George Vertue's Edition of a London Rarity -- The Leake Map
Nice example of George Vertue's magnificent engraving on two sheets of the destruction in London after the Great Fire of 1666.
The map extends from Fetter Lane to Tower Dock, focusing on the damage caused by the fire. Eight insets, including:
- St. Paul's Cathedral (south view and west view)
- Baynard's Castle
- Royal Exchange
- Cheapside and the Cross
- Old Buildings near the Temple Gate Fleet Street
- South Front of the Guild Hall
- Plan of the City of London and Westminster with a reference table.
Vertue likely copied this work directly from from John Leake's original map of 1667 (engraved by Wencelaus Hollar). The map shows the extent of the Great Fire, marking the buildings lost to the flames, with pre-fire elevations of some of the buildings.
The Leake Map
In 1660, Wenceslaus Hollar produced an engraved version of John Leake's monumental map of post-fire London. As noted by Michael Hunter:
The map is significant not only for its graphic illustration of the destruction wrought by the Great Fire but also for the accurate surveying underlying its production. On two plates, it was pubished by the stationer Nathanael Brooke and sold at Gresham College. It exists in two states; the first which is very rare (found in the Fitzwilliam Museum, Cambridge) is dated 1667 and carries the names Sir William Bolton, the Lord Mayor; the second state is dated 1669 nd the name of the new mayor, Sir William Turner, is added.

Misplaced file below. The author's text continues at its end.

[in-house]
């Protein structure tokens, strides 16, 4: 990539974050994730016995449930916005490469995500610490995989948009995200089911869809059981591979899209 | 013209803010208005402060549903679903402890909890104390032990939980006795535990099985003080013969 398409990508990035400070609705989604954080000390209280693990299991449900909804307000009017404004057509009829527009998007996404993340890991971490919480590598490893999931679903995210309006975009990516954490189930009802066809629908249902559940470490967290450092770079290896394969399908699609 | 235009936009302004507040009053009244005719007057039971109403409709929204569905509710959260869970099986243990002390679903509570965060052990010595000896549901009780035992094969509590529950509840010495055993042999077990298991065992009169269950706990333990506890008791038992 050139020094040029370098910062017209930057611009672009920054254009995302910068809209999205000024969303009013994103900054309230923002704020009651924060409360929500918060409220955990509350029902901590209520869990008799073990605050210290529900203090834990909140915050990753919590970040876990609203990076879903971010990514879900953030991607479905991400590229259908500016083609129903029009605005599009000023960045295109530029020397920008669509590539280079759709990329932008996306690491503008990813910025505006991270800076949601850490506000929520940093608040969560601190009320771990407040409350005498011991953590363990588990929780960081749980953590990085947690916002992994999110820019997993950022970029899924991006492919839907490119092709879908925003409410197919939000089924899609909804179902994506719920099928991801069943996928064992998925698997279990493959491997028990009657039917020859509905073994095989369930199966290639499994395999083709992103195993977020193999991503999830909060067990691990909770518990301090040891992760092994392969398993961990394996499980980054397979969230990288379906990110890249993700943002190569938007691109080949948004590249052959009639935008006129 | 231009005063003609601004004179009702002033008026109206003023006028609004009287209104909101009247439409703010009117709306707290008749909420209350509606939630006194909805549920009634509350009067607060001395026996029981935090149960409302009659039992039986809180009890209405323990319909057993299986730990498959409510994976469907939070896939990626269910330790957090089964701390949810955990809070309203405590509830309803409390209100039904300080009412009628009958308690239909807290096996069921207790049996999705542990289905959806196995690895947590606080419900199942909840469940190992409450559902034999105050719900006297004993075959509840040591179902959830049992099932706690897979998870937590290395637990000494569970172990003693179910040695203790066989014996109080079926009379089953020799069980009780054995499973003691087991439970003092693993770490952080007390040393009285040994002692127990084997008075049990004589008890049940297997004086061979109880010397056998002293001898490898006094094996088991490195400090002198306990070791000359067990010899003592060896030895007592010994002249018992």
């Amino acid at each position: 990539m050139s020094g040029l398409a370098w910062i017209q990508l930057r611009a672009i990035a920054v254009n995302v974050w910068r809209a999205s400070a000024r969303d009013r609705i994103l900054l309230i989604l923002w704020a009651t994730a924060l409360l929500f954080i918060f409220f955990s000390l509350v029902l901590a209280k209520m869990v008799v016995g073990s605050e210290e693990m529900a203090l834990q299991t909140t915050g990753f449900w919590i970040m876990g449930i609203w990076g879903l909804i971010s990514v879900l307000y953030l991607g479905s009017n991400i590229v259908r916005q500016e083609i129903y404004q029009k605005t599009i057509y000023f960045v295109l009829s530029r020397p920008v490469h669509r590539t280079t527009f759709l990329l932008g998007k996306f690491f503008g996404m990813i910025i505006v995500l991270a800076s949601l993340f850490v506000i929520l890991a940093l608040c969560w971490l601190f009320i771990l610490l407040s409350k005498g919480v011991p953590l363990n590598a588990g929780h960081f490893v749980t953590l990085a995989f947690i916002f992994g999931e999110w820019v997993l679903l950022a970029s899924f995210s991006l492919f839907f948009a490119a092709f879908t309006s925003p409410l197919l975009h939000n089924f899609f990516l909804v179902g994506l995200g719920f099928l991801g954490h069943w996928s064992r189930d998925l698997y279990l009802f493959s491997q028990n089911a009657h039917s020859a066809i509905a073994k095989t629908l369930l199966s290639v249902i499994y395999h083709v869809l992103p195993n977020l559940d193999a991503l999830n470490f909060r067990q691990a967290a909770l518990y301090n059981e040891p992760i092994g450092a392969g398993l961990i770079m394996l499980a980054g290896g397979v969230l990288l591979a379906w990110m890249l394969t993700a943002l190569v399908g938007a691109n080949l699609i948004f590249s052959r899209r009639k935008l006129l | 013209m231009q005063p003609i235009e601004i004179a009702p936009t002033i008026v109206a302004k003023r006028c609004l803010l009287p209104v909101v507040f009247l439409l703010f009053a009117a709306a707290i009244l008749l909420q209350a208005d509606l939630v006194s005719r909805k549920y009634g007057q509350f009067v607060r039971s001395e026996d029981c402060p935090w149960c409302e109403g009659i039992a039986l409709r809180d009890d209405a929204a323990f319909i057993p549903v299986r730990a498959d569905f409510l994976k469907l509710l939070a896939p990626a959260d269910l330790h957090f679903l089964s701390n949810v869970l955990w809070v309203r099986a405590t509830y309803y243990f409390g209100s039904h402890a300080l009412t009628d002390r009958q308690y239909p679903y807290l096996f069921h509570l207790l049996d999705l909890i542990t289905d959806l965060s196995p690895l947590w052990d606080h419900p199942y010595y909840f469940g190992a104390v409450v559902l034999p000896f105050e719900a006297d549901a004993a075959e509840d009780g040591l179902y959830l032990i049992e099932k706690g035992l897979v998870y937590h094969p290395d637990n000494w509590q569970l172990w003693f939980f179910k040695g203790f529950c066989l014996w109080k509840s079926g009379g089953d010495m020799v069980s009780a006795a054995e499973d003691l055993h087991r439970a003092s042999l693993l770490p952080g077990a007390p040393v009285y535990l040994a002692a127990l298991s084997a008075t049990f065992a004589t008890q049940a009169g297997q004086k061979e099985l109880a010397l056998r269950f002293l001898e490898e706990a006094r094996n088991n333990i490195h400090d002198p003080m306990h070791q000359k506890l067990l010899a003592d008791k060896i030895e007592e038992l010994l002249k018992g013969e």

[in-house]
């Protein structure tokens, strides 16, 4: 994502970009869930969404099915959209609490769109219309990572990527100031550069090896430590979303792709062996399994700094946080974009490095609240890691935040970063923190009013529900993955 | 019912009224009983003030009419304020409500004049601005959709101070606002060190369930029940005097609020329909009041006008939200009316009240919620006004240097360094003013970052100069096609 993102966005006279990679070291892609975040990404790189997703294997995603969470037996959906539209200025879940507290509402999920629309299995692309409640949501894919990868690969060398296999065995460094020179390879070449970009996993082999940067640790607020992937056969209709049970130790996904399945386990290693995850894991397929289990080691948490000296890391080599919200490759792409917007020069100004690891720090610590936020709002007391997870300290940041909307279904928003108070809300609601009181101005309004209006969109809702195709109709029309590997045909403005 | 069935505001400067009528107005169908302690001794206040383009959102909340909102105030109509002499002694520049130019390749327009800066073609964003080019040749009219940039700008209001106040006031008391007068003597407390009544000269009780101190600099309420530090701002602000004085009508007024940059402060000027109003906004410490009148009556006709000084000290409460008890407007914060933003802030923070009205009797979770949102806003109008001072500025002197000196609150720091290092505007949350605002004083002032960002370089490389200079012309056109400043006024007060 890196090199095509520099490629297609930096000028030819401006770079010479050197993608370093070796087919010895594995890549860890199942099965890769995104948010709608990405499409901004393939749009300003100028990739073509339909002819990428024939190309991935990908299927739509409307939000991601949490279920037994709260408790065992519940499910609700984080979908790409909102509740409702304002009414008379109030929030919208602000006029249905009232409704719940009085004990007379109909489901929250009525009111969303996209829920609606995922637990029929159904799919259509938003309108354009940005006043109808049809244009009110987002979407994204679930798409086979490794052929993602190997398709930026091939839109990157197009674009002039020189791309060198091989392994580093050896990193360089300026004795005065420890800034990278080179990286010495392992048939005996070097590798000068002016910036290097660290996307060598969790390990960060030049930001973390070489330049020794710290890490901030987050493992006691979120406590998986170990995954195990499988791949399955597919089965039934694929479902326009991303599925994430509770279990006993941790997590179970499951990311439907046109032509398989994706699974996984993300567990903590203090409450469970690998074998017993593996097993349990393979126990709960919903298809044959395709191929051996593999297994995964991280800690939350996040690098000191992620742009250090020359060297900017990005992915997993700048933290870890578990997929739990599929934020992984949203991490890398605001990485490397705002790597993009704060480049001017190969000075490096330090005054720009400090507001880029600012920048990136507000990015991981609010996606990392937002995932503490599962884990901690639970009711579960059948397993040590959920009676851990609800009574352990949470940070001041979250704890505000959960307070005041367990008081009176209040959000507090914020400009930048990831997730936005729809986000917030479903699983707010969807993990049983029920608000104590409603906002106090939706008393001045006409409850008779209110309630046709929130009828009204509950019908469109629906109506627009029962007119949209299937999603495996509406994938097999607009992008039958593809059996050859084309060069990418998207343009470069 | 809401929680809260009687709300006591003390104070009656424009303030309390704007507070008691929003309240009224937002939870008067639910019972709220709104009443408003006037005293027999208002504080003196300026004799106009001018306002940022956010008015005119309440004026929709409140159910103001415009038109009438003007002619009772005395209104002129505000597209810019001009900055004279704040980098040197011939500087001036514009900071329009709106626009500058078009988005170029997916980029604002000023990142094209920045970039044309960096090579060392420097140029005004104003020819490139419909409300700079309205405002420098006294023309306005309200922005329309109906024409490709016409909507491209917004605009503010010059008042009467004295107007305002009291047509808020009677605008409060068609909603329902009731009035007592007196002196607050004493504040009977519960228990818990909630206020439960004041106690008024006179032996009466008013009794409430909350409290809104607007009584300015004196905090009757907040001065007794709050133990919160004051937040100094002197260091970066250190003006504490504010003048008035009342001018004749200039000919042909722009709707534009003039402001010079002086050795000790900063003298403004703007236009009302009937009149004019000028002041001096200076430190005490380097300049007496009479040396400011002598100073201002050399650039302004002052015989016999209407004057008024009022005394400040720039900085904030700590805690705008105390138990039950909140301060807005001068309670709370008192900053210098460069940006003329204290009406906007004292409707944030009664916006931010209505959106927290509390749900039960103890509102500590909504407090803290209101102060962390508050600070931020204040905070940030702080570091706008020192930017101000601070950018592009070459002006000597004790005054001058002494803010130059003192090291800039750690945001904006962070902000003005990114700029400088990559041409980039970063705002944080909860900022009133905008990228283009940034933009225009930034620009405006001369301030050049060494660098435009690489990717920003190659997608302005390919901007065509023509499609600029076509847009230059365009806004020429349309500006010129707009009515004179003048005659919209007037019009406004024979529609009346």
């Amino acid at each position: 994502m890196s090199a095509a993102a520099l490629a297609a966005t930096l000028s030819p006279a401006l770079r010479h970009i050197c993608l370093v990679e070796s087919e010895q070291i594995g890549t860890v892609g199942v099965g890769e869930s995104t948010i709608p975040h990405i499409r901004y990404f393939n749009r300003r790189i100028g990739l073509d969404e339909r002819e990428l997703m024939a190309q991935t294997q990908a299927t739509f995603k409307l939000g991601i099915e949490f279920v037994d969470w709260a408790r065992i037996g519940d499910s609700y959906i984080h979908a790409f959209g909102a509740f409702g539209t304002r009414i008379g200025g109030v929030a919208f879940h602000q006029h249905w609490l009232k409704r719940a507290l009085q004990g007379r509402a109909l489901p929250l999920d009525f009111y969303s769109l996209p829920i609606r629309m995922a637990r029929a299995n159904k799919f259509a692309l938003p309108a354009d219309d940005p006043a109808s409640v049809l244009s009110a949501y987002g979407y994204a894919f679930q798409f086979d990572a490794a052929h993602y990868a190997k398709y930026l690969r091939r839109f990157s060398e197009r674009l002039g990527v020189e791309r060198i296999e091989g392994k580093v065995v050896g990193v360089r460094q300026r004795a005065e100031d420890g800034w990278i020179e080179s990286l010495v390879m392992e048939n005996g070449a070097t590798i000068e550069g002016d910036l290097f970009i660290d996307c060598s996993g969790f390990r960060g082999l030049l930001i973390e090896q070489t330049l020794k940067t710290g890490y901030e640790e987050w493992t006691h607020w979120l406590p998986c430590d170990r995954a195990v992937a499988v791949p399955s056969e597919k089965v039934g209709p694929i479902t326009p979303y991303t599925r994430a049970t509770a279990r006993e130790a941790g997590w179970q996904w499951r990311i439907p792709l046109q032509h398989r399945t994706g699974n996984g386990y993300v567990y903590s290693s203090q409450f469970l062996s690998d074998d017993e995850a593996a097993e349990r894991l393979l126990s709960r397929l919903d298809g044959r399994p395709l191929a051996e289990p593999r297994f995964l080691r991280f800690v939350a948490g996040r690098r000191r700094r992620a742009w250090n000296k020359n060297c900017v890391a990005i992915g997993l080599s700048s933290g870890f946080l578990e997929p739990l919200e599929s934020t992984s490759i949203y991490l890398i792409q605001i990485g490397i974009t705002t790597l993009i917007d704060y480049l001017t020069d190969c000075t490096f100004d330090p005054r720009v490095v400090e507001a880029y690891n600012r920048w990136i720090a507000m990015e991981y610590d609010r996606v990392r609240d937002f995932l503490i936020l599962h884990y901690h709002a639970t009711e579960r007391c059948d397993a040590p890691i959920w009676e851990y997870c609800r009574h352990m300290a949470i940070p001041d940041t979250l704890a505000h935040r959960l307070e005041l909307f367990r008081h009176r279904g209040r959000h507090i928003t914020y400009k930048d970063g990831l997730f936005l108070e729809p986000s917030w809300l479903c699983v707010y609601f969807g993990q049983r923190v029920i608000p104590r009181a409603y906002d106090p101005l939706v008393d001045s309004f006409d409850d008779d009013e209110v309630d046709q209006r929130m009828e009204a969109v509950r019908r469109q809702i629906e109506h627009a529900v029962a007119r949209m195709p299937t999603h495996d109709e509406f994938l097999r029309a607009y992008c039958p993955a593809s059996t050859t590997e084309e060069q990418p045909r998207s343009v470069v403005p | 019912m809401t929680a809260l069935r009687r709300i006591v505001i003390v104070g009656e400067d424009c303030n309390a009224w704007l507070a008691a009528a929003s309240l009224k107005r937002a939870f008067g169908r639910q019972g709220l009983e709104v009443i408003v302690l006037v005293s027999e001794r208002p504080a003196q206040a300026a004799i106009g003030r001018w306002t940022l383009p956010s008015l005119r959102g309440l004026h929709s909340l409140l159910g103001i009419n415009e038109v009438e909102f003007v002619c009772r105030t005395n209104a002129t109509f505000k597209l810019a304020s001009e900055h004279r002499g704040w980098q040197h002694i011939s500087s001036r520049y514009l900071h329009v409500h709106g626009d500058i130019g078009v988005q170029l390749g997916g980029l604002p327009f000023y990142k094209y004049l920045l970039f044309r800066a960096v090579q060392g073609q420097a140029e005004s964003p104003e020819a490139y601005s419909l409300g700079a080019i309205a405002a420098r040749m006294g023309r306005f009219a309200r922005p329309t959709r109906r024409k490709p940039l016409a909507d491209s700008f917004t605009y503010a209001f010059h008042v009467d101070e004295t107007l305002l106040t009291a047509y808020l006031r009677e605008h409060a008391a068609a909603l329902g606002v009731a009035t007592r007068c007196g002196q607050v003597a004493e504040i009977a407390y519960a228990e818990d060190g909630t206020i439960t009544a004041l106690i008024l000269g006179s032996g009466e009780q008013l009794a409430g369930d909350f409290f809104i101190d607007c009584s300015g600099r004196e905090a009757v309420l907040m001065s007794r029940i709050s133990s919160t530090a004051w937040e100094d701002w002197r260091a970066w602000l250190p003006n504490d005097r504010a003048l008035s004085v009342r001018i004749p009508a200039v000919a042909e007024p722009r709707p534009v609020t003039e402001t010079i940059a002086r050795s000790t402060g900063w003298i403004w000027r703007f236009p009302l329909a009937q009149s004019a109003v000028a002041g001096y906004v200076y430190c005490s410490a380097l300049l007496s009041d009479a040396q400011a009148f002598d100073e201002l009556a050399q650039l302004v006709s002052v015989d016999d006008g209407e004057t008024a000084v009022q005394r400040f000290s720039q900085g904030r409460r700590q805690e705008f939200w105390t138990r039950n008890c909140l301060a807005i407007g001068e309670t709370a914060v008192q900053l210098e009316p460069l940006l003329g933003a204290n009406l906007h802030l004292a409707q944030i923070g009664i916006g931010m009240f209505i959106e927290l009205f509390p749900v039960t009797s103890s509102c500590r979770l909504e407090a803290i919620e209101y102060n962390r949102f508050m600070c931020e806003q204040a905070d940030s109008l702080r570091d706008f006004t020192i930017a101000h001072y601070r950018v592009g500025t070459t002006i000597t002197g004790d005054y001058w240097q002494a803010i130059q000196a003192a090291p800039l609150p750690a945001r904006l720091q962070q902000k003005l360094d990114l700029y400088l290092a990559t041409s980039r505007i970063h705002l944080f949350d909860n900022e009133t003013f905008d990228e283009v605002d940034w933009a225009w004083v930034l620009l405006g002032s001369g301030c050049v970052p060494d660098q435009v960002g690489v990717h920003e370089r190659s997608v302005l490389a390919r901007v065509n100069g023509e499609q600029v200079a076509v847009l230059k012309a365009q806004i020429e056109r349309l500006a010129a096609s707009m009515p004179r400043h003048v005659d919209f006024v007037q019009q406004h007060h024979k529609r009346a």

The technical surveying behind the map was the work of six people, all of a mathematical and scientific inclination, who were named and acknowledged on the print. The include William Leybourne, author of the Compleat Surveyor (1653), and Richard Shortgrave, Hooke's colleague at Gresham College, where he was operator to the Royal Society. The other surveyors were John Leake, John Jennings, Wiliam Marr and Thomas Streete. The map referred to in the title as "first described in six plats by John Leake . . . made in December 1666," is lost. nevertheless, a large manuscript map is extant, dated January-March 1667, reduced by Leake into "one intire plat", which must have formed the basis of Hollar's print.